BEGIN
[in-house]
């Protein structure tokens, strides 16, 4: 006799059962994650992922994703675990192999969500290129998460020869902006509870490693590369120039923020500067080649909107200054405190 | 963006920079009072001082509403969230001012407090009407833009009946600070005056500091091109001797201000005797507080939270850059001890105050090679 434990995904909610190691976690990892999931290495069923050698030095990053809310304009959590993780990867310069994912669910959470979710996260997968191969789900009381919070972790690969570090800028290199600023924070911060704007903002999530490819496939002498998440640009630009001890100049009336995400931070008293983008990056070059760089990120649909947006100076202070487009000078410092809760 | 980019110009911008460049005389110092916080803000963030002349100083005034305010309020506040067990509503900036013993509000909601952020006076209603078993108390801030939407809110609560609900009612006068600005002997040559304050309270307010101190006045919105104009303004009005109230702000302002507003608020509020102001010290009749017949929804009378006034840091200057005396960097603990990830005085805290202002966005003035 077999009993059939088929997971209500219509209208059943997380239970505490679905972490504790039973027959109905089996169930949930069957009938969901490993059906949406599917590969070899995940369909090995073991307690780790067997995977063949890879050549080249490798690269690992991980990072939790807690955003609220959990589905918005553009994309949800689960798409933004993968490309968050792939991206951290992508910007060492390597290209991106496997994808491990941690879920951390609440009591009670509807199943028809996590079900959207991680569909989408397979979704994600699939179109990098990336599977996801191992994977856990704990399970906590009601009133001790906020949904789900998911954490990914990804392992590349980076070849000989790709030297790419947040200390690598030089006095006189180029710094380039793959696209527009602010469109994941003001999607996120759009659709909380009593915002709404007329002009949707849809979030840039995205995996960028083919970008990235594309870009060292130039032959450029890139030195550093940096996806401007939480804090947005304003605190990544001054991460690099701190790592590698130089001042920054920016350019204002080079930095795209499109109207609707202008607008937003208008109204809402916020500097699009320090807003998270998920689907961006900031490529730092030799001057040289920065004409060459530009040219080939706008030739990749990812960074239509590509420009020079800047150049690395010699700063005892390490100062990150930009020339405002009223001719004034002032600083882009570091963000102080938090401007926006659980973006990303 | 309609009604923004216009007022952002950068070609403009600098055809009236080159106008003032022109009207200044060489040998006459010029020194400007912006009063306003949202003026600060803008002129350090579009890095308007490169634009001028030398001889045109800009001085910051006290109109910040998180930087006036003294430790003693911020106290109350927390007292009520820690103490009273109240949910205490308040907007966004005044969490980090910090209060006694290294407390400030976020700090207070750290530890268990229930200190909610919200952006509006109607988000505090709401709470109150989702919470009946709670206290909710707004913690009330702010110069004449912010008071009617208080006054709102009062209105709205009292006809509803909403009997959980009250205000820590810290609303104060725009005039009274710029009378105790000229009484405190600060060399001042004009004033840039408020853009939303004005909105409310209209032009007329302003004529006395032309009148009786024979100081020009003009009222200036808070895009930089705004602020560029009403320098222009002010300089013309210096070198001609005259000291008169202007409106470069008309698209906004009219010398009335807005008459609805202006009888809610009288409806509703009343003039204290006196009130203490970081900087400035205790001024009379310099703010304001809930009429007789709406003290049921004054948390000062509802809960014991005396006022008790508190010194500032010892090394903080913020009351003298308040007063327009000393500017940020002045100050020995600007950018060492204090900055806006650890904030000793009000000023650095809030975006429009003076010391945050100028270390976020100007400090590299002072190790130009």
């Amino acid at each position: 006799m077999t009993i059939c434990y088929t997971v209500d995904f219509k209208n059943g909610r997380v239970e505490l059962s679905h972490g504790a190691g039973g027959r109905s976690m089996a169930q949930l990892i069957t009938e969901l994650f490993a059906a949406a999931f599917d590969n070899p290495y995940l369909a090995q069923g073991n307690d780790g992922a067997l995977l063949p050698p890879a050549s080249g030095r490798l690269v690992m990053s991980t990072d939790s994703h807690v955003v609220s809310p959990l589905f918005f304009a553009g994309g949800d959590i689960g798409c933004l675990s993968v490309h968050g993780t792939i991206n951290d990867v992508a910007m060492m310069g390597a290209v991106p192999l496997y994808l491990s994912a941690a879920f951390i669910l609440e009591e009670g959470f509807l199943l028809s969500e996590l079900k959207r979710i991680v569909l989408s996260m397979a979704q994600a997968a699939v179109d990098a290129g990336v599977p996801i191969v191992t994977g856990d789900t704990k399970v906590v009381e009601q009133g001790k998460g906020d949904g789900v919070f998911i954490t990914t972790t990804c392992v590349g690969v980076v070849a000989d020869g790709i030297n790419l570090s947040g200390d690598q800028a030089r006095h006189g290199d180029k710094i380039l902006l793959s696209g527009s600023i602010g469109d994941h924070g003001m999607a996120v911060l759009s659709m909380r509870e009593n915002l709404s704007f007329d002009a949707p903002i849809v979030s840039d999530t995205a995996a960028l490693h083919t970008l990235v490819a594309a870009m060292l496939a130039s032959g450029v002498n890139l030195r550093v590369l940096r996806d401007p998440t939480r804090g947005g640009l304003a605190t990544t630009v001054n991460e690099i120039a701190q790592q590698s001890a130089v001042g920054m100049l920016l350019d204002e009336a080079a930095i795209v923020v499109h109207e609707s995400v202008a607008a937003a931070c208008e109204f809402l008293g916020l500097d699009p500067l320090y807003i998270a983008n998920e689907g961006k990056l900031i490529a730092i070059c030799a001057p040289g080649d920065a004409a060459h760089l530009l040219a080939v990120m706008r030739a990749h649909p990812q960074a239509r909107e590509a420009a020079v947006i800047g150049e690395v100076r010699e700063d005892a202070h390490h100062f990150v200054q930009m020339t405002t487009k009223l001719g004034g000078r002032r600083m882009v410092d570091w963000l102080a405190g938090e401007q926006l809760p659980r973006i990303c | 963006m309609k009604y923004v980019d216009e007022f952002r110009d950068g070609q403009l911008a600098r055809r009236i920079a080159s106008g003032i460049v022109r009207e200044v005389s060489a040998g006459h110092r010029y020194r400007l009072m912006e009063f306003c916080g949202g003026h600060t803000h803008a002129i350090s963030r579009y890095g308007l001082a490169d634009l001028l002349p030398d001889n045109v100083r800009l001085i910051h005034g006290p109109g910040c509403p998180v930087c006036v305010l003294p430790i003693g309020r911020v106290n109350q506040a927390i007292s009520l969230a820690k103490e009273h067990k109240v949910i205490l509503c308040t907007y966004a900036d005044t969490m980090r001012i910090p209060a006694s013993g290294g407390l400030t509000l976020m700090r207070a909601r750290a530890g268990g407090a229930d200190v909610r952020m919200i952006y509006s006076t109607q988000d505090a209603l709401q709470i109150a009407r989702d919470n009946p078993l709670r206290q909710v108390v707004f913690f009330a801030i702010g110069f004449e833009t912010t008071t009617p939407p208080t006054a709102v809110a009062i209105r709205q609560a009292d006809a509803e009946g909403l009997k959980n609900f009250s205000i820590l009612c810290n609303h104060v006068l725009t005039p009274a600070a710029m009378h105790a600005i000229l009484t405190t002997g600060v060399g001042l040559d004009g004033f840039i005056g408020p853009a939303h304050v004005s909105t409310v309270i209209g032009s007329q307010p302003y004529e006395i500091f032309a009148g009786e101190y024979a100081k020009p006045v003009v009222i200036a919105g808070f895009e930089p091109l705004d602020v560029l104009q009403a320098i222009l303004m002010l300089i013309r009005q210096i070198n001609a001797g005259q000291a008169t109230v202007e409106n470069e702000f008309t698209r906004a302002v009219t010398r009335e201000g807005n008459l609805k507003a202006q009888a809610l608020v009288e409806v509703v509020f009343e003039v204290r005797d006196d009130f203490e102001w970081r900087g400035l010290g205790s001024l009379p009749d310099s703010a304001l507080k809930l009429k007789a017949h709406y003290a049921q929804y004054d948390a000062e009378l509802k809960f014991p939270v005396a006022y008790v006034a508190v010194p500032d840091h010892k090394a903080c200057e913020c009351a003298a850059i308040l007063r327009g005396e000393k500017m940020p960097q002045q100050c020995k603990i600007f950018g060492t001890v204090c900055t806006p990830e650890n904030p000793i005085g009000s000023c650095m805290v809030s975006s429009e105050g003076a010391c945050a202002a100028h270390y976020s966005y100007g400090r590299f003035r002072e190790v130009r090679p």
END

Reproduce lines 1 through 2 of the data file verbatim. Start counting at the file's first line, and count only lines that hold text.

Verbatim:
[in-house]
């Protein structure tokens, strides 16, 4: 006799059962994650992922994703675990192999969500290129998460020869902006509870490693590369120039923020500067080649909107200054405190 | 963006920079009072001082509403969230001012407090009407833009009946600070005056500091091109001797201000005797507080939270850059001890105050090679 434990995904909610190691976690990892999931290495069923050698030095990053809310304009959590993780990867310069994912669910959470979710996260997968191969789900009381919070972790690969570090800028290199600023924070911060704007903002999530490819496939002498998440640009630009001890100049009336995400931070008293983008990056070059760089990120649909947006100076202070487009000078410092809760 | 980019110009911008460049005389110092916080803000963030002349100083005034305010309020506040067990509503900036013993509000909601952020006076209603078993108390801030939407809110609560609900009612006068600005002997040559304050309270307010101190006045919105104009303004009005109230702000302002507003608020509020102001010290009749017949929804009378006034840091200057005396960097603990990830005085805290202002966005003035 077999009993059939088929997971209500219509209208059943997380239970505490679905972490504790039973027959109905089996169930949930069957009938969901490993059906949406599917590969070899995940369909090995073991307690780790067997995977063949890879050549080249490798690269690992991980990072939790807690955003609220959990589905918005553009994309949800689960798409933004993968490309968050792939991206951290992508910007060492390597290209991106496997994808491990941690879920951390609440009591009670509807199943028809996590079900959207991680569909989408397979979704994600699939179109990098990336599977996801191992994977856990704990399970906590009601009133001790906020949904789900998911954490990914990804392992590349980076070849000989790709030297790419947040200390690598030089006095006189180029710094380039793959696209527009602010469109994941003001999607996120759009659709909380009593915002709404007329002009949707849809979030840039995205995996960028083919970008990235594309870009060292130039032959450029890139030195550093940096996806401007939480804090947005304003605190990544001054991460690099701190790592590698130089001042920054920016350019204002080079930095795209499109109207609707202008607008937003208008109204809402916020500097699009320090807003998270998920689907961006900031490529730092030799001057040289920065004409060459530009040219080939706008030739990749990812960074239509590509420009020079800047150049690395010699700063005892390490100062990150930009020339405002009223001719004034002032600083882009570091963000102080938090401007926006659980973006990303 | 309609009604923004216009007022952002950068070609403009600098055809009236080159106008003032022109009207200044060489040998006459010029020194400007912006009063306003949202003026600060803008002129350090579009890095308007490169634009001028030398001889045109800009001085910051006290109109910040998180930087006036003294430790003693911020106290109350927390007292009520820690103490009273109240949910205490308040907007966004005044969490980090910090209060006694290294407390400030976020700090207070750290530890268990229930200190909610919200952006509006109607988000505090709401709470109150989702919470009946709670206290909710707004913690009330702010110069004449912010008071009617208080006054709102009062209105709205009292006809509803909403009997959980009250205000820590810290609303104060725009005039009274710029009378105790000229009484405190600060060399001042004009004033840039408020853009939303004005909105409310209209032009007329302003004529006395032309009148009786024979100081020009003009009222200036808070895009930089705004602020560029009403320098222009002010300089013309210096070198001609005259000291008169202007409106470069008309698209906004009219010398009335807005008459609805202006009888809610009288409806509703009343003039204290006196009130203490970081900087400035205790001024009379310099703010304001809930009429007789709406003290049921004054948390000062509802809960014991005396006022008790508190010194500032010892090394903080913020009351003298308040007063327009000393500017940020002045100050020995600007950018060492204090900055806006650890904030000793009000000023650095809030975006429009003076010391945050100028270390976020100007400090590299002072190790130009």